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Acoustic Wavenumber

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Eric B. Flynn – One of the best experts on this subject based on the ideXlab platform.

  • Three-Dimensional Acoustic Wavenumber Spectroscopy for Structural Health Monitoring
    Structural Health Monitoring 2019, 2019
    Co-Authors: Peter H. Fickenwirth, Matthew J. Adams, Eric B. Flynn
    Abstract:

    Acoustic Wavenumber spectroscopy (AWS) is an effective technique for the assessment of millimeter-scale damage on large thin-walled structures such as airplanes, wind turbine blades, ship hulls, and water tanks. To date, Acoustic Wavenumber spectroscopy remains a nondestructive evaluation technology, as it requires significant human intervention. This research demonstrates how including automated three-dimensional geometry scanning in 360-degrees can work to extend the capabilities of AWS to structural health monitoring. First, we collect threedimensional geometry for our Wavenumber analysis over complex geometries. We perform this for three different samples: 1) A large plate oriented normal to the scanner, 2) Two plates clamped at an angle, and 3) An intentionally bowed plate. Then we perform Wavenumber estimation on the structures correcting for perspective errors based on the geometry information. In the future, we plan to reduce human involvement during the data collection process.

  • Toward Utilizing Full-Field Laser-Ultrasound for Practical Nondestructive Inspection with Acoustic Wavenumber Spectroscopy
    2018 IEEE International Ultrasonics Symposium (IUS), 2018
    Co-Authors: Eric B. Flynn, Nicholas D. Stull
    Abstract:

    This study concerns the use of steady, harmonic excitation in place of repeated transient excitation for full-field laser ultrasound inspection. With harmonic excitation, we realized several orders of magnitude improvement in signal level in ultrasonic laser Doppler vibrometer measurements, enabling scans with eye safe lasers on unmodified inspection surfaces at speeds of up to five square meters per minute. We’ve found that two classes of full-field analysis techniques to be especially effective when properly modified for harmonic response measurements: Wavenumber spectroscopy and local gradient estimation. This paper focuses on the former. Wavenumber spectroscopy, which is effective at detecting in-plane defects, involves local analysis of the wavelengths of the ultrasonic waves in order to quantify changes in effective thickness using the Rayleigh-Lamb equations. Using the techniques briefly described in this paper, we achieved effective nondestructive evaluation with scan rates of up to 320 square centimeters per second on metallic samples and 80 square centimeters per second on carbon-fiber-reinforced polymer composites.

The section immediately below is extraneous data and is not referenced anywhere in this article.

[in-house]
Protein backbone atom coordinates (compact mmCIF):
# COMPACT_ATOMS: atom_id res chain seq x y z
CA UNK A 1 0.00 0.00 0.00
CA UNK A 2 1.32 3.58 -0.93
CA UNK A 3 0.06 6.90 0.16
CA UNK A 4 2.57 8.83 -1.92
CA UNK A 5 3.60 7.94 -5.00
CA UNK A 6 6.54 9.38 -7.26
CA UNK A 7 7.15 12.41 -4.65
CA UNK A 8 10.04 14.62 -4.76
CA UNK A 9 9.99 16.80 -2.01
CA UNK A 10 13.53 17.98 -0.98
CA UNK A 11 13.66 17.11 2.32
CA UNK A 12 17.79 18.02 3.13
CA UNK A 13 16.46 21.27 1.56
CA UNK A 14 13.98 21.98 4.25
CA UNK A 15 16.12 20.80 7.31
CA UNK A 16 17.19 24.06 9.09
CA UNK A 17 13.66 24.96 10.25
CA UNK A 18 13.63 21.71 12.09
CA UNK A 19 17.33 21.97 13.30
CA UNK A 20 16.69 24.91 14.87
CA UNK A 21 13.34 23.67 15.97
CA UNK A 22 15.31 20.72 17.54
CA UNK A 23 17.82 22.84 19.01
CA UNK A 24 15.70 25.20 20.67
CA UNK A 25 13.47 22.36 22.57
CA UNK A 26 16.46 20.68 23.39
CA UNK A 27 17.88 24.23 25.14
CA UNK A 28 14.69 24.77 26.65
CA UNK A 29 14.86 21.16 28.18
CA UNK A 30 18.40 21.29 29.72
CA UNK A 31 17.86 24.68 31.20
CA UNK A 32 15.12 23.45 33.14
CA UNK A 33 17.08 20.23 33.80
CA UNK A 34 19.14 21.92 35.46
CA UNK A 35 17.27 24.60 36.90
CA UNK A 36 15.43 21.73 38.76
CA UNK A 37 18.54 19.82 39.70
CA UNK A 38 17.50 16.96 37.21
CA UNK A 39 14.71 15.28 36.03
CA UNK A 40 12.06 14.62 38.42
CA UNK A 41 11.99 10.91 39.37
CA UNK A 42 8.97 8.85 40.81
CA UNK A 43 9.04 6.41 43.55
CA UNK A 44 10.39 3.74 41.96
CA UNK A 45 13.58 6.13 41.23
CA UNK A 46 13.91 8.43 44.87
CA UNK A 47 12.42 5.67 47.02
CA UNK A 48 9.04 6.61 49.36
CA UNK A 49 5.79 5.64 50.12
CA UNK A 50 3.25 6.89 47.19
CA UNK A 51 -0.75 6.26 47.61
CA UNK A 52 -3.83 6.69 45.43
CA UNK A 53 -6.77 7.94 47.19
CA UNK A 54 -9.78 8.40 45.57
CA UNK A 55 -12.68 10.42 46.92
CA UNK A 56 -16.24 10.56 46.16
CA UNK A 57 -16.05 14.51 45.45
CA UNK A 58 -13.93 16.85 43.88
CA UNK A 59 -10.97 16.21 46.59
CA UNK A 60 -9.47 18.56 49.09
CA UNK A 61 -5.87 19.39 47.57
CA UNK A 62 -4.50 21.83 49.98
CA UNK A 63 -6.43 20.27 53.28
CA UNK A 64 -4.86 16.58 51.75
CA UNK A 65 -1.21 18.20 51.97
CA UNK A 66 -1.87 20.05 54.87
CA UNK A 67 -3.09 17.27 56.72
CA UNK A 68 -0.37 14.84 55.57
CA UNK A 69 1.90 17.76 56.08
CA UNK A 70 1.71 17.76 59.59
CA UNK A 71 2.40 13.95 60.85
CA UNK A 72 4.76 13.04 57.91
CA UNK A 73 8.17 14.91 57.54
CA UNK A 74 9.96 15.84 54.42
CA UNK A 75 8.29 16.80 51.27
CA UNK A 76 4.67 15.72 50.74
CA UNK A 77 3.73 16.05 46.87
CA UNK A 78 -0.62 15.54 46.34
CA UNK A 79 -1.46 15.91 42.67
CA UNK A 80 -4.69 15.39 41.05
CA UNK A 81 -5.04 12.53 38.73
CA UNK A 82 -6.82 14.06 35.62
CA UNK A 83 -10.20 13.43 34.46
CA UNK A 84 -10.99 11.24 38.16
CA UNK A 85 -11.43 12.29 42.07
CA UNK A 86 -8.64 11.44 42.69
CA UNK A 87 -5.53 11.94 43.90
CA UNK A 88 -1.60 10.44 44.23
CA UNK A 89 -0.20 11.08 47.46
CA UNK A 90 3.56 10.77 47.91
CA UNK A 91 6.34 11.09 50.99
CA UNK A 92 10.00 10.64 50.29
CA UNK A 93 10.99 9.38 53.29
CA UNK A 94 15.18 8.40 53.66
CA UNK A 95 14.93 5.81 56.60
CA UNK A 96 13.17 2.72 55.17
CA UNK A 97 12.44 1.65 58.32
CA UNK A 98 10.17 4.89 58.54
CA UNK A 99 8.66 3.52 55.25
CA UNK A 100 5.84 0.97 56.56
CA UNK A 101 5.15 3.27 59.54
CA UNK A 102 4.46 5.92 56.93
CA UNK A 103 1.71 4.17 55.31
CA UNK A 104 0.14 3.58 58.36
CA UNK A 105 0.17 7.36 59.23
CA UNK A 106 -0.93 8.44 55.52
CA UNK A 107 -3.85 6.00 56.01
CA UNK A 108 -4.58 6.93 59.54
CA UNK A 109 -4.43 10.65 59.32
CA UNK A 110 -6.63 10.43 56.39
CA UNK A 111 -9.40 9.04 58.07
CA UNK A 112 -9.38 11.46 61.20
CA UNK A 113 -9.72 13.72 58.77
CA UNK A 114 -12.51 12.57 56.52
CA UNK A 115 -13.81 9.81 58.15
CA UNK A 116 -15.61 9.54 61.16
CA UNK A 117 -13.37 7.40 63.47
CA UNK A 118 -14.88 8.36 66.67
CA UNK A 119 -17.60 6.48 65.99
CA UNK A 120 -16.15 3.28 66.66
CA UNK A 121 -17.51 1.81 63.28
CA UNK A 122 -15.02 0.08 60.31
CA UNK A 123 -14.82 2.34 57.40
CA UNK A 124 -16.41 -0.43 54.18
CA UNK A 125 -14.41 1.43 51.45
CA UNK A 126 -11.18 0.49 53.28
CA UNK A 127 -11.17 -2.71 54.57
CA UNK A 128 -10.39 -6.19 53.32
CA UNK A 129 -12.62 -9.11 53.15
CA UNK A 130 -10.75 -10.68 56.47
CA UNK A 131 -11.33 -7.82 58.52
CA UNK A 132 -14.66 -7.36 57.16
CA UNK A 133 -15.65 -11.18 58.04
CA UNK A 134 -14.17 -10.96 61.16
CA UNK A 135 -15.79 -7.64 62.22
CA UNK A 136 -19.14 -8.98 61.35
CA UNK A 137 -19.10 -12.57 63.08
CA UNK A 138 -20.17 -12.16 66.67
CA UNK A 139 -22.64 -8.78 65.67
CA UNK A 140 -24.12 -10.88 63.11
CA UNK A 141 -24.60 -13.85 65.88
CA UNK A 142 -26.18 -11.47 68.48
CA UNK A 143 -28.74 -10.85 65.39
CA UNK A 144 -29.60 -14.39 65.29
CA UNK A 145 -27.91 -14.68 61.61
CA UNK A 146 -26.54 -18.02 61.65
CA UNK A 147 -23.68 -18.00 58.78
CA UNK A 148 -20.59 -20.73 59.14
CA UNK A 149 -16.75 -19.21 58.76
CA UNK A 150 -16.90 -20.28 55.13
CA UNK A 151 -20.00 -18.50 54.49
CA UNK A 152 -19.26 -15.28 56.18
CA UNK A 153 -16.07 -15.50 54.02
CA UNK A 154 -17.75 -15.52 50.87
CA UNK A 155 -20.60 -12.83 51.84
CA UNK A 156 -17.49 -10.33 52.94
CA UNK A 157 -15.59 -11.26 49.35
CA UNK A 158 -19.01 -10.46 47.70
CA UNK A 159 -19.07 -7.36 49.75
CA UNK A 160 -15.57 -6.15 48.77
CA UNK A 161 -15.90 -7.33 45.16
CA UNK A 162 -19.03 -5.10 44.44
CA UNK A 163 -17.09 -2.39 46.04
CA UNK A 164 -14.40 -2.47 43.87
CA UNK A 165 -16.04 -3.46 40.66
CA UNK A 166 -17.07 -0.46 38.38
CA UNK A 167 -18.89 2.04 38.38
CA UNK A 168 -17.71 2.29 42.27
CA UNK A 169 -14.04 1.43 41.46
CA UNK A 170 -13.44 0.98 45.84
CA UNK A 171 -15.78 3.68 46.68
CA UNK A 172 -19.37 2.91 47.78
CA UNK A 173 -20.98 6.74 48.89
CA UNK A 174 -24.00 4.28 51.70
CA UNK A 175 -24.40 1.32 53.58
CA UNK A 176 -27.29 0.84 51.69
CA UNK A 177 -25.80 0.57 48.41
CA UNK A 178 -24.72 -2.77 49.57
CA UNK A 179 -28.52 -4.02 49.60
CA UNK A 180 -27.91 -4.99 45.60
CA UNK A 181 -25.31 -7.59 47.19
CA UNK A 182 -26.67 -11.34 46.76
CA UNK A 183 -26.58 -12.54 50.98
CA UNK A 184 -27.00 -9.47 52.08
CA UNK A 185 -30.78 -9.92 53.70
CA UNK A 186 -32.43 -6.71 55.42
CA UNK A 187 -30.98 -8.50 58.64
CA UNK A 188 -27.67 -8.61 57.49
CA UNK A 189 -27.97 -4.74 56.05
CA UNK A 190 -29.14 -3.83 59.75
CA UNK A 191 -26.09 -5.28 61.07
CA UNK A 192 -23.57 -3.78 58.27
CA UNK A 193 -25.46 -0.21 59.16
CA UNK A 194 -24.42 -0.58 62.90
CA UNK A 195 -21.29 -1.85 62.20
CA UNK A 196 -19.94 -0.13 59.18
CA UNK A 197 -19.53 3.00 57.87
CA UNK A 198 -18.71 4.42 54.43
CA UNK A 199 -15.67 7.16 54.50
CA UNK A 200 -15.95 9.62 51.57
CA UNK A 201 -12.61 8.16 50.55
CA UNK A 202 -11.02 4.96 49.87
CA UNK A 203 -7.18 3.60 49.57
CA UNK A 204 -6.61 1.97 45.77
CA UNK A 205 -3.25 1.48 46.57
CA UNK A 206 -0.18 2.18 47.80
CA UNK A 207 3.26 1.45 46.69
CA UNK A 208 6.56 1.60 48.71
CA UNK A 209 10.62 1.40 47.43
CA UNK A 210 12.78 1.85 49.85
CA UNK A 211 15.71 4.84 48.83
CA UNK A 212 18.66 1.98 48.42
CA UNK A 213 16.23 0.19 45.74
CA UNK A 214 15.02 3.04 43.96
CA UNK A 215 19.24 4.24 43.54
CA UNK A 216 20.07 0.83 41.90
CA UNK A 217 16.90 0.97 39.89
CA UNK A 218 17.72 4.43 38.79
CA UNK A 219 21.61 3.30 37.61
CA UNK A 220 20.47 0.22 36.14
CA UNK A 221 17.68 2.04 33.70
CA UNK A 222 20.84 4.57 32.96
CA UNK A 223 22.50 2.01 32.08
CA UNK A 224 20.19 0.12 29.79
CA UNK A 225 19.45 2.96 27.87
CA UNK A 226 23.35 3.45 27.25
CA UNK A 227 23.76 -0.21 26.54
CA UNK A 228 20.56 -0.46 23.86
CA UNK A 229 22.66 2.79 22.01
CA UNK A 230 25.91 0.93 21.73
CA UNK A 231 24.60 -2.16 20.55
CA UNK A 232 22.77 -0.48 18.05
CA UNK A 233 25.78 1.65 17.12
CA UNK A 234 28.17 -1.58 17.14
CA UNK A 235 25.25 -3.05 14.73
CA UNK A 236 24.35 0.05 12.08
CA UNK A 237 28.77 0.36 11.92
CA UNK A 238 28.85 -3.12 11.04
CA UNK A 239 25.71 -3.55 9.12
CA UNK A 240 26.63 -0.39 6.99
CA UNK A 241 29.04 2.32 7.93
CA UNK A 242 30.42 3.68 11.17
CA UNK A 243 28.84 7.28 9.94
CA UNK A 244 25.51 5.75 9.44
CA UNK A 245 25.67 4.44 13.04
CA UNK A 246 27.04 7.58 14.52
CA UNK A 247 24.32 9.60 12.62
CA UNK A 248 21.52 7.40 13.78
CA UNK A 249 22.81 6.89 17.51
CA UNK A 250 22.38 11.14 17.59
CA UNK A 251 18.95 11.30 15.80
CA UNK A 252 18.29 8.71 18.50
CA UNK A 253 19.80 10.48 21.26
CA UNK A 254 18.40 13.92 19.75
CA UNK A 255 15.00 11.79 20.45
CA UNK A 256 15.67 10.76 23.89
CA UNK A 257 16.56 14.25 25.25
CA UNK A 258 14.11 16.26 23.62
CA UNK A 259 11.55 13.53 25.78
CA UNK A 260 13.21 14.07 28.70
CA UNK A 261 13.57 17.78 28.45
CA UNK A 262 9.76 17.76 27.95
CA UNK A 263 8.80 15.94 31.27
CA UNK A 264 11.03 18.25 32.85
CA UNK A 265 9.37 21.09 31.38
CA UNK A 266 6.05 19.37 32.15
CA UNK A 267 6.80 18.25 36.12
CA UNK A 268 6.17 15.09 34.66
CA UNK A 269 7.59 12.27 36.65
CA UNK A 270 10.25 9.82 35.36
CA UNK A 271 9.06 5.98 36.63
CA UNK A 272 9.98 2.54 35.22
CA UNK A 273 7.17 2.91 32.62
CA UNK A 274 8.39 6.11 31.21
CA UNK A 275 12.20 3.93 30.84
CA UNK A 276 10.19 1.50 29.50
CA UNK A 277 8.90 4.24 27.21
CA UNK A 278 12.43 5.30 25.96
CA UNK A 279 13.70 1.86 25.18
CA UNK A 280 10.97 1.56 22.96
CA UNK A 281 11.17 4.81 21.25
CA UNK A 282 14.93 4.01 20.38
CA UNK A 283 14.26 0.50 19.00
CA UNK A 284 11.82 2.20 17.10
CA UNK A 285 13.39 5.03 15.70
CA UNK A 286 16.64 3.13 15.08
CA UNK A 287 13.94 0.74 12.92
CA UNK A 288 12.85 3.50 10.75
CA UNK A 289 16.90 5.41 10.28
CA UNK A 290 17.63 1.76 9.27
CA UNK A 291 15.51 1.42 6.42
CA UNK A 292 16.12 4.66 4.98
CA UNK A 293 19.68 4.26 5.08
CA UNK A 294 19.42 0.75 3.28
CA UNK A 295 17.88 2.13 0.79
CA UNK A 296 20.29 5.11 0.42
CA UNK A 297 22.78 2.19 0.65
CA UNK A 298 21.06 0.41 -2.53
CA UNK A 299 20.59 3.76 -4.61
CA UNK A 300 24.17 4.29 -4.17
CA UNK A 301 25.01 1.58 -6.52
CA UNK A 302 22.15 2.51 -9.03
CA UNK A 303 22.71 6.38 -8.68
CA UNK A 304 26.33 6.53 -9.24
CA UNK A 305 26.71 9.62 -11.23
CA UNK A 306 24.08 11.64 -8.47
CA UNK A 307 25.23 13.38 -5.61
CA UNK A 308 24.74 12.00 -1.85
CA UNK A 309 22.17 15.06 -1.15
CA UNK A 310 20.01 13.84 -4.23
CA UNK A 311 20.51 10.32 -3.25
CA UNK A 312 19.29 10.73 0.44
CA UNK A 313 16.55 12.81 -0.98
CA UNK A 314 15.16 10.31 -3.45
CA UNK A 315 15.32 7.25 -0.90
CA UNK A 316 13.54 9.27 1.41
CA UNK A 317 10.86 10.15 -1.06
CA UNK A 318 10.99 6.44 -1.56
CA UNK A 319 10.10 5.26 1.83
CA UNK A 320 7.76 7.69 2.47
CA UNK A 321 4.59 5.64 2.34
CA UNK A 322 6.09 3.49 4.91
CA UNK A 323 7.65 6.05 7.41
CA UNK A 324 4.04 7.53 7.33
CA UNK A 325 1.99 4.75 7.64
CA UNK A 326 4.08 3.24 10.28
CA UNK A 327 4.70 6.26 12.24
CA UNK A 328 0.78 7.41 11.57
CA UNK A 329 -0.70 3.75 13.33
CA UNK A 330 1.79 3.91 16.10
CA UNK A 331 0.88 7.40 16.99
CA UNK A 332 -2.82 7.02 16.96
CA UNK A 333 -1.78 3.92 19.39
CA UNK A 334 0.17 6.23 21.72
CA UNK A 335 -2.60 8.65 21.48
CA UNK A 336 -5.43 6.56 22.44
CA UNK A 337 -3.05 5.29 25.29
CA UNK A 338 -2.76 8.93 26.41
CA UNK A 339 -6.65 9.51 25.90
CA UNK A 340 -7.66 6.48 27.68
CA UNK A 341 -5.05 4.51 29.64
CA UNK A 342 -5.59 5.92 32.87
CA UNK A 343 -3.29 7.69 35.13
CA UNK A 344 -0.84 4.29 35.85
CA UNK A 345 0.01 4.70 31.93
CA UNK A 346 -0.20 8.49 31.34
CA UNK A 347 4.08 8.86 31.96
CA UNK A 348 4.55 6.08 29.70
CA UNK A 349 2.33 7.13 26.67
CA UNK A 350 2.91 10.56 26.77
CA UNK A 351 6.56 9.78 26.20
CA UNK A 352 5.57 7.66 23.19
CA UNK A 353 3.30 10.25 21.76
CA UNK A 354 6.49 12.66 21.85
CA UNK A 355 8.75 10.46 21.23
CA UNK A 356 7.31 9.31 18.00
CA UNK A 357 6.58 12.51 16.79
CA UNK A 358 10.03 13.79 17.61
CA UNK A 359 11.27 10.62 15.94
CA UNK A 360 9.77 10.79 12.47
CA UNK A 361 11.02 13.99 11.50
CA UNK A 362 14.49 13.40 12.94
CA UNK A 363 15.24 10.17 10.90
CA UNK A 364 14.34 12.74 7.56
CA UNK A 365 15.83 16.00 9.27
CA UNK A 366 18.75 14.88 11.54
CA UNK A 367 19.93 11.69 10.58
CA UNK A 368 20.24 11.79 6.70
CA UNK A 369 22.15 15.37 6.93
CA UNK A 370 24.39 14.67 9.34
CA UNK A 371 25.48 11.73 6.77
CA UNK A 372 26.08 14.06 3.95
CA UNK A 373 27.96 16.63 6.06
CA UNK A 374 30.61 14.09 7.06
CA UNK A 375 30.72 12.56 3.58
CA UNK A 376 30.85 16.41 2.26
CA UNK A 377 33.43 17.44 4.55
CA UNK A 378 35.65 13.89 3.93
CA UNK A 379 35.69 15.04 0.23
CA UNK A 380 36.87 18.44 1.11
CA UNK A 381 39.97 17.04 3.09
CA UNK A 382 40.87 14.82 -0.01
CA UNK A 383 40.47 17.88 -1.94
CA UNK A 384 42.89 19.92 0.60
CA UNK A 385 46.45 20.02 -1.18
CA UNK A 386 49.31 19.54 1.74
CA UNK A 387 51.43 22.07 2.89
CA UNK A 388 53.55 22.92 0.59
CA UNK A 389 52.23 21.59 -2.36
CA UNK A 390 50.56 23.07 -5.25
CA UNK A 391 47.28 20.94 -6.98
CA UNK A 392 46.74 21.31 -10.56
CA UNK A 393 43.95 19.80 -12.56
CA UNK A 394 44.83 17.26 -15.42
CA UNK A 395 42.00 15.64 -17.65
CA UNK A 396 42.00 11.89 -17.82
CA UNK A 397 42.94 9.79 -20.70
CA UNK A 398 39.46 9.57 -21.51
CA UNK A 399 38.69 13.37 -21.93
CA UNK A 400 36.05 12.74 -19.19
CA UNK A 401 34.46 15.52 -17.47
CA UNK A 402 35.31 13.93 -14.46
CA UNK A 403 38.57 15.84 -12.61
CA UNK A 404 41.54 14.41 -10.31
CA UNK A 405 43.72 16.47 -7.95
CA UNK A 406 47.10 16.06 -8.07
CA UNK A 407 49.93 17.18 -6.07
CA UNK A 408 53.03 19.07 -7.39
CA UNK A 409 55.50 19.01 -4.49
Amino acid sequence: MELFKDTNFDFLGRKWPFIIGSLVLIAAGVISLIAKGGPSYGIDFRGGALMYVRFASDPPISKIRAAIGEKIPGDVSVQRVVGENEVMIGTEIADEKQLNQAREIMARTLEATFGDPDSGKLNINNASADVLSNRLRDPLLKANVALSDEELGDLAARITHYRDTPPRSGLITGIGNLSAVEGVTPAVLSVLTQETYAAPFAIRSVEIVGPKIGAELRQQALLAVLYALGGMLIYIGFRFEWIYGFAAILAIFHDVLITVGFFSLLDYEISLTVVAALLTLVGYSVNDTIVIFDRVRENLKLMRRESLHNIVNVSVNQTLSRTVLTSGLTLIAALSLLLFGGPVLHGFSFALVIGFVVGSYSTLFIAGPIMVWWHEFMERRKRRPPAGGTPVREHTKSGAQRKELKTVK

• Compact Laser Ultrasound Scanner for Wide-Area Persistent Monitoring
    Structural Health Monitoring 2017, 2017
    Co-Authors: Jacob Senecal, Abraham Jarque, Eric B. Flynn
    Abstract:

    In this study we evaluate the feasibility of using a simple, unstabilized, homodyne interferometer configuration for local Wavenumber estimation of guided waves, a process known as Acoustic Wavenumber spectroscopy [1]. Acoustic Wavenumber spectroscopy identifies damage in a two-dimensional scan on a pixel by pixel basis, by estimating the Wavenumber of a structure’s response to a steady-state, single frequency, ultrasonic excitation. By leveraging the requirement to measure only a single known frequency it may be possible to use a simplified laser doppler vibrometer (LDV). A simple and inexpensive laser ultrasound scanning device would provide convenient and rapid stand-off inspection for evaluating structural damage in a variety of settings. Due to the typical cost, complexity, and size of commercial LDV systems, they are often only used for one-off measurements in the laboratory. A simplified system could enable permanent deployment of LDV technology for persistent structural health monitoring applications.

William K. Bonness – One of the best experts on this subject based on the ideXlab platform.

  • Turbulent boundary layer shear stress transmitted through a viscoelastic layer.
    The Journal of the Acoustical Society of America, 2008
    Co-Authors: E. Capone, William K. Bonness
    Abstract:

    Transfer functions are developed for the transmission of unsteady shear stress, generated by a turbulent boundary layer in water, through a viscoelastic layer backed by a rigid plate. Existing analytical models are used to estimate the unsteady wall pressure and shear stress from 10–1000 Hz for a flat plate boundary layer with zero pressure gradient. A new model is developed for the transmission of unsteady shear stress through the viscoelastic layer. The model is used to predict the unsteady pressure fluctuations, or flow noise (due to the unsteady shear stress), which would be seen by a finite size sensor embedded under the elastomer layer. The calculated unsteady pressure and shear stress levels are in good agreement with recent experimental measurements. The unsteady shear stress transfer functions are found to have a peak at the Acoustic Wavenumber.

  • The transmission of turbulent boundary layer unsteady pressure and shear stress through a viscoelastic layer
    Journal of Fluids and Structures, 2008
    Co-Authors: Dean E. Capone, William K. Bonness
    Abstract: